Upon reaching the main deck we were greeted by a flash of lightning, which streaked the nightly heavens. The sight left us startled before our ears were deafened by a roar of thunder. Our galley continued to lurch leeward as the end of great waves spattered our decks. The scent of the open ocean left me feeling half-revived, as I took in the chaos which Costa had mentioned. Ahead of us, guards beat back mutineers before they too were set upon by the Berber and his freed cohorts. We all swayed to the growing throes of the ocean, and at the prow a despairing nobleman flung gold doubloons overboard and cried out in despair.

    ‘Forgive us, oh Lord, for we have sinned!’

    Furious pleas echoed within the officers’ cabin behind us, to what sounded like the loud beating of fists upon a table. A second bolt of lightning cut the sky in half, when another thunderclap drowned out all the shouting. Black waves rose as high as the poop deck, pounding both prow and stern with a fast-growing fury. When I turned my head, I could see that the winds tore rigging off the mainmast as if it were lace.

    A hand then wrapped itself around my throat, and I turned and saw Georg. As I grappled with him he cried out to the other wardens, with his face turning as dark as the clouds gathered above us. Two of his men seized Maerten, who pushed and shoved at their grasp like a fiend. Amidst our struggle the galley was shoved towards land like a squealing child led by the ear, causing us to wobble across the slippery boards underfoot. Our mad dance was soon ended when a burst of seawater scooped the five of us over the ship’s rail.

    ‘Christ wept!’

    The oath left my throat as I seized the edge of the gunwale. Hailstones the size of small pebbles pelted my head, and my shoulder was half-wrenched from its socket as one of the wardens grabbed hold of my ankle. When I looked down I recognised the gaunt face of Georg who returned a fierce glare, while trying to reach for my cloak with his other hand. I kicked at his face until he finally let go of me, dropping with a howl into the dark swirl below.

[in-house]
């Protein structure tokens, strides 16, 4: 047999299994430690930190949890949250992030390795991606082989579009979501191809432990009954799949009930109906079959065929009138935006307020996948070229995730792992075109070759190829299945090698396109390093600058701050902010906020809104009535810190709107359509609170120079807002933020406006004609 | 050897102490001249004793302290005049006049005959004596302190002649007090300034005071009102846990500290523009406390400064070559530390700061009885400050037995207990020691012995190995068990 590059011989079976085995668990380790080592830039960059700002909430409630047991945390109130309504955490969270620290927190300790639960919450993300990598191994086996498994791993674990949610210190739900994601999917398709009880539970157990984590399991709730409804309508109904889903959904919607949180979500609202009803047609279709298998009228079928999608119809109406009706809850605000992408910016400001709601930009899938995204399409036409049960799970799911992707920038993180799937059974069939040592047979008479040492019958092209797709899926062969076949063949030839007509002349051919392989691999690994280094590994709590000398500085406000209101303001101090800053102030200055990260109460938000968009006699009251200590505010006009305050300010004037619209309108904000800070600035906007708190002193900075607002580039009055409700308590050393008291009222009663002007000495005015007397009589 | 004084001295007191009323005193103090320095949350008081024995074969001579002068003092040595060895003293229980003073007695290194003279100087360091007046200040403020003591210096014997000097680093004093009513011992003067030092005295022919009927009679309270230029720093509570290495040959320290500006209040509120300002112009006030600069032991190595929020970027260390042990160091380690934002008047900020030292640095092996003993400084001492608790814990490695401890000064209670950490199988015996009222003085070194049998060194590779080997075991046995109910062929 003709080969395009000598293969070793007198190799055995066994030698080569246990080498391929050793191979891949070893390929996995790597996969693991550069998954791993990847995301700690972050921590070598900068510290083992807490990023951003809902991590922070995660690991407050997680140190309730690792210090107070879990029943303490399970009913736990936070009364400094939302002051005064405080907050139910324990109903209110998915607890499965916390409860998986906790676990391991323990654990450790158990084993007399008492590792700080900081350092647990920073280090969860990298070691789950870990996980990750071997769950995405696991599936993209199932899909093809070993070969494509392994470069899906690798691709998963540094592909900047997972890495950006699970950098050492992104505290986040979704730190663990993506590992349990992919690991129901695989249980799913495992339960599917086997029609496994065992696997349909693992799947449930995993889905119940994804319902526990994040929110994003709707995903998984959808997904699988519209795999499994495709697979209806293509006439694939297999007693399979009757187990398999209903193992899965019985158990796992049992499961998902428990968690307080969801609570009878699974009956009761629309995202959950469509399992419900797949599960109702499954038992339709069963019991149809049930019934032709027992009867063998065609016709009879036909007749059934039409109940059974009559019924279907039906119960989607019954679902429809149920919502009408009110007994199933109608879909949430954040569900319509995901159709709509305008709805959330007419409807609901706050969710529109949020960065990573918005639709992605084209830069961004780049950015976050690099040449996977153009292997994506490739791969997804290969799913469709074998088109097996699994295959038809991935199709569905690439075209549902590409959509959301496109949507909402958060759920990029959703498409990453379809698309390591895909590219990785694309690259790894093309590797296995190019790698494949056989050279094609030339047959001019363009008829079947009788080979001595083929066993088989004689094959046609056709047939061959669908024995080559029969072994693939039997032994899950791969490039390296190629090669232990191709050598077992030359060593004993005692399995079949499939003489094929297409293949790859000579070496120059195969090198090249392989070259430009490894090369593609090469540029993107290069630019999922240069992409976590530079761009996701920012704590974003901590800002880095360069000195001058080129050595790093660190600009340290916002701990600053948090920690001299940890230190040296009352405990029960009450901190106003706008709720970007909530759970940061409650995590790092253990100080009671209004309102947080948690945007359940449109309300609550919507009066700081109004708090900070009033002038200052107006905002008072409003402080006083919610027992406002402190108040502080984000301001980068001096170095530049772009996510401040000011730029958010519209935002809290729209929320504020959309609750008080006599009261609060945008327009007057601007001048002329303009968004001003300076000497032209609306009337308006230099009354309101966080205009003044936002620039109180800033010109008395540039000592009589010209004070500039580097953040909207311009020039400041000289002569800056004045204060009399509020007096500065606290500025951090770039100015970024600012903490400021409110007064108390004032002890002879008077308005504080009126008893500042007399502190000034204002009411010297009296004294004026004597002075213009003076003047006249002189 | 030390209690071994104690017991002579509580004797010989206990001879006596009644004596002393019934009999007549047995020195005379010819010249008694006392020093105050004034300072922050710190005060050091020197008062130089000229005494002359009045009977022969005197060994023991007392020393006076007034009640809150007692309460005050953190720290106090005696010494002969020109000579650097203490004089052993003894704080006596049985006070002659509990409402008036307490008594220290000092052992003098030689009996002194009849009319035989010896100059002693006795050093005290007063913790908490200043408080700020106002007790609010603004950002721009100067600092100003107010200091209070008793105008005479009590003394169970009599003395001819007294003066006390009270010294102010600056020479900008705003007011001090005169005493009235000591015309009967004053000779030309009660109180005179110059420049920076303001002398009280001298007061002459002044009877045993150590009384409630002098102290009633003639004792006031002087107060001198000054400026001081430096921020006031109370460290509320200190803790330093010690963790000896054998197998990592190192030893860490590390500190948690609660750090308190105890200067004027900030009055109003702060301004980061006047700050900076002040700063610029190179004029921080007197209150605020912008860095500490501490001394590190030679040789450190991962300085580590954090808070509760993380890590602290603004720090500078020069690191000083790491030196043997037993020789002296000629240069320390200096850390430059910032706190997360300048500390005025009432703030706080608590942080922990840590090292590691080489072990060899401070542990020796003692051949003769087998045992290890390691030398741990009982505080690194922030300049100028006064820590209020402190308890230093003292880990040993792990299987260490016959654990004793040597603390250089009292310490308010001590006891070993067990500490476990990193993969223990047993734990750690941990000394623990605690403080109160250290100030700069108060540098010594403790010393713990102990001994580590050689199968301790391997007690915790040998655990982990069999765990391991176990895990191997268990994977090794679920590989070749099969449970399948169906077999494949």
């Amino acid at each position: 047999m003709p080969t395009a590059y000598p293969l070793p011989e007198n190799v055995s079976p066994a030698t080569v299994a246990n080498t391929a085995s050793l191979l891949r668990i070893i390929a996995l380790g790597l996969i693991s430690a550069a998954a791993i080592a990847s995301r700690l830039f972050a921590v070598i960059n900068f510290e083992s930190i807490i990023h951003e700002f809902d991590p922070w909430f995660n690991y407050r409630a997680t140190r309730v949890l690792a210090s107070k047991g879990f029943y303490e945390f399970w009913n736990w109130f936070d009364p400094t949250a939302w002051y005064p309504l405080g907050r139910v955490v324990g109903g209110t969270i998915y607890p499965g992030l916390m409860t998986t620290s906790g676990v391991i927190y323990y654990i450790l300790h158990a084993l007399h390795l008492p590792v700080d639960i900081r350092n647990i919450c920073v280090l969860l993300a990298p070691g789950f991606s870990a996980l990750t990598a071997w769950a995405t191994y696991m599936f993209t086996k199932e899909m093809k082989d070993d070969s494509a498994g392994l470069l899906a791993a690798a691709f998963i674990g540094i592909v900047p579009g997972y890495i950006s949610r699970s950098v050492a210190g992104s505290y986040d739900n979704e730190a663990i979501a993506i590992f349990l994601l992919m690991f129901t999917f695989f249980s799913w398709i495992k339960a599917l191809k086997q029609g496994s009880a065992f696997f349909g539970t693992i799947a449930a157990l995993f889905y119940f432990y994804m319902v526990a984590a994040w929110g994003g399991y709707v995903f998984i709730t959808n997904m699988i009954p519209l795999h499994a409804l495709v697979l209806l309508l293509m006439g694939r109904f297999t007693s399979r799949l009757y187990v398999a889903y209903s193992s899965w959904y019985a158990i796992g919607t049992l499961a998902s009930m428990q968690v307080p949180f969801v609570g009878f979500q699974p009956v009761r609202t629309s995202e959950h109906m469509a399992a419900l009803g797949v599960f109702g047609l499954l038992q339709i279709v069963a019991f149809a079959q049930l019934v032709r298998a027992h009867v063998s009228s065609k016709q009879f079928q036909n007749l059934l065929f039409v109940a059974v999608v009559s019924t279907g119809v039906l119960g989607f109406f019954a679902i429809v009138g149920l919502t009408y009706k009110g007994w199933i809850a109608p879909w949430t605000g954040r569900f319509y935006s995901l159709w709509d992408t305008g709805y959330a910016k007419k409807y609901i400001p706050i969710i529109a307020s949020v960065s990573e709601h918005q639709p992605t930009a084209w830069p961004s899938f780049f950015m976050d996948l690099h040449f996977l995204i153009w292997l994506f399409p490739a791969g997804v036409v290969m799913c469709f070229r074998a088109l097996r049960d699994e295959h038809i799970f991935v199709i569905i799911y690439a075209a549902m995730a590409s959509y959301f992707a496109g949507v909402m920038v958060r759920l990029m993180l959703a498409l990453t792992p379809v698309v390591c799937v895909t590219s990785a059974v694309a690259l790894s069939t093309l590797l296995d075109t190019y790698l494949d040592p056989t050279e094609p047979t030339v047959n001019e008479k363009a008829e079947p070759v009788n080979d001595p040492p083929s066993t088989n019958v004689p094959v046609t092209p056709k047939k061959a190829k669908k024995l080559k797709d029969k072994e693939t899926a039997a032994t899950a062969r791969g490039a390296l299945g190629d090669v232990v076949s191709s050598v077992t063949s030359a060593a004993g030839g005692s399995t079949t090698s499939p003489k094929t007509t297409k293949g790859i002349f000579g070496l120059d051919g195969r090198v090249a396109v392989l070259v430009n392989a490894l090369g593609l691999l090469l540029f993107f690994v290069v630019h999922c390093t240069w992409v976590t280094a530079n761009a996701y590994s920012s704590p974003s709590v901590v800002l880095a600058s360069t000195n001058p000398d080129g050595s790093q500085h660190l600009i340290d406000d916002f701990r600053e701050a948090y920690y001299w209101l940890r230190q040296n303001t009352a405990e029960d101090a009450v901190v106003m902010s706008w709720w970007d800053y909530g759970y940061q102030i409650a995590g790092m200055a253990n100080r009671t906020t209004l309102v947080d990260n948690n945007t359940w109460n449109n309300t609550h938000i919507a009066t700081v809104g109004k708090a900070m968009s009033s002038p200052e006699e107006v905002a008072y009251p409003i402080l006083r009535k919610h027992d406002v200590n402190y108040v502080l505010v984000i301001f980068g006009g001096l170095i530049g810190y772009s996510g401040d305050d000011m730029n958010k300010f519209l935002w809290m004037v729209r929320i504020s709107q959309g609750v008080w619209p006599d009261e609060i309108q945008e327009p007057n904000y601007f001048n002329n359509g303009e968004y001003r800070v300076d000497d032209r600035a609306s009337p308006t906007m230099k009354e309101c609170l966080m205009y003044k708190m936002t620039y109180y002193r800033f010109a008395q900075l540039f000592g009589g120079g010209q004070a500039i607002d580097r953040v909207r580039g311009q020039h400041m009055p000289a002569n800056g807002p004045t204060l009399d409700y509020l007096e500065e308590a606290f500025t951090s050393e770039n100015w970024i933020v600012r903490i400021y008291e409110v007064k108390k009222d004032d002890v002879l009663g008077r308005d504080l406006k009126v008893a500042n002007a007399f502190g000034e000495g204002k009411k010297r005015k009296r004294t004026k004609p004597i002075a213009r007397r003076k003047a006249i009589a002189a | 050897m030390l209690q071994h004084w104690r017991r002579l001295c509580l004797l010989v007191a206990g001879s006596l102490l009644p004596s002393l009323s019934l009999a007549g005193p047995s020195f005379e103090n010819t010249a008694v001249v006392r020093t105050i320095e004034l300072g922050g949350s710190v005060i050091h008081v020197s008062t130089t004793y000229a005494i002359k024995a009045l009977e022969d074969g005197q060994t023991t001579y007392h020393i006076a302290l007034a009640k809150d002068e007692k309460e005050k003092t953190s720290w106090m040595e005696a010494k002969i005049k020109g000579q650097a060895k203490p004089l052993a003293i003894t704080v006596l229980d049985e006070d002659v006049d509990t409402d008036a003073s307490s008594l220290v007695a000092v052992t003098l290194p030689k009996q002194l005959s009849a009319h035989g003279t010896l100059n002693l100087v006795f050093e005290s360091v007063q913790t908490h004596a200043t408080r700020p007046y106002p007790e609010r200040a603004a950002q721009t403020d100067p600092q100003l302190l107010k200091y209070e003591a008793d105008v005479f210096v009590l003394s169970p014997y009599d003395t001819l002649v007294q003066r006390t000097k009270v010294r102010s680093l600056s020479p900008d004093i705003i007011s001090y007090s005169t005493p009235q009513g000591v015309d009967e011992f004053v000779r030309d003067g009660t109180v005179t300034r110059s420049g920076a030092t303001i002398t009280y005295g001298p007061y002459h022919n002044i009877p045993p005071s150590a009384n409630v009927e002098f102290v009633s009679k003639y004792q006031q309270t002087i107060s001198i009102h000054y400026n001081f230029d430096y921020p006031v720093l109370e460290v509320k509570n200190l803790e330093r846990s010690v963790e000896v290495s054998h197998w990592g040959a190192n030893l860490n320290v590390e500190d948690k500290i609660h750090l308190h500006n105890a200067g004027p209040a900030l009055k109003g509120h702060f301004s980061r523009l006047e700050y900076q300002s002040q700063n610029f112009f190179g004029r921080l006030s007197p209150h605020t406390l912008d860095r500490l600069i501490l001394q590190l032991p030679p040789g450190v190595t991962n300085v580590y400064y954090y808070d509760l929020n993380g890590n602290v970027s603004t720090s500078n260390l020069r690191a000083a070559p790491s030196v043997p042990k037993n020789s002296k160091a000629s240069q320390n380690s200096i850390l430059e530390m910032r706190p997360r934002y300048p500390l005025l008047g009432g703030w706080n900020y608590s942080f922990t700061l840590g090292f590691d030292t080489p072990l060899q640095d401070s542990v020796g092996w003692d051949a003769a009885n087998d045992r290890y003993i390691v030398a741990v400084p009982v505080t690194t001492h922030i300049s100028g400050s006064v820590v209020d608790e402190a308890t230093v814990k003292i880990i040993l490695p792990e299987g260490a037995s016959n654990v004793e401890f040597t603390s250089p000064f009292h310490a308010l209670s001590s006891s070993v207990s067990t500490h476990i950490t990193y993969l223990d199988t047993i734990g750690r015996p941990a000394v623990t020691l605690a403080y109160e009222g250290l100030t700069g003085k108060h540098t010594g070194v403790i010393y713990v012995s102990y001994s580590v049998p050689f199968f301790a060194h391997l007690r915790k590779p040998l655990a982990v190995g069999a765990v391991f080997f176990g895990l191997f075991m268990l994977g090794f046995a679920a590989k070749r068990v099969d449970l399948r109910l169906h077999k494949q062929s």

‘Abel!’

    I raised my head towards Maerten, flooded with fear as I saw him dangling by the ledge alongside me.

    ‘Hold on!’ I cried at him, trying to reach for his tunic with one hand.

    Having lost its mooring, the Santa Maria sheered shoreward, as another westerly screamed across the ocean. We teetered violently along the ship’s side, until Maerten’s grip was loosened and he fell into the furious waves.

    ‘Marti!’

    With a howl, I released my hold and fell in after him. Breath burst from my lungs as I plunged deep into the black icy ocean, with its salt burning my wounds and grazes. I then struggled back to the surface for a gasp of air, seeing the youth struggling for breath alongside me.

    ‘Marti,’ I cried again, as we snatched each other’s forearms.

    The ocean hauled us apart as my eyes briefly met the Fleming’s.

    ‘Abel…’ he groaned, as we were flung in different directions by the raging sea. When I lost sight of him I cried his name again and again, then returned my attention to keeping afloat. In the corner of my eye I spotted a wayward plank of wood, and no sooner did I grab it than I was borne to the heavens upon a white crest, coughing up the water that flew into my face.

    When the wave toppled I still clung to the wood like a barnacle, finding myself pulled far below the surf by a vicious current. My left shoulder was slashed by a reef edge before I was hurled back above water, with my cries muffled by the roaring thunder.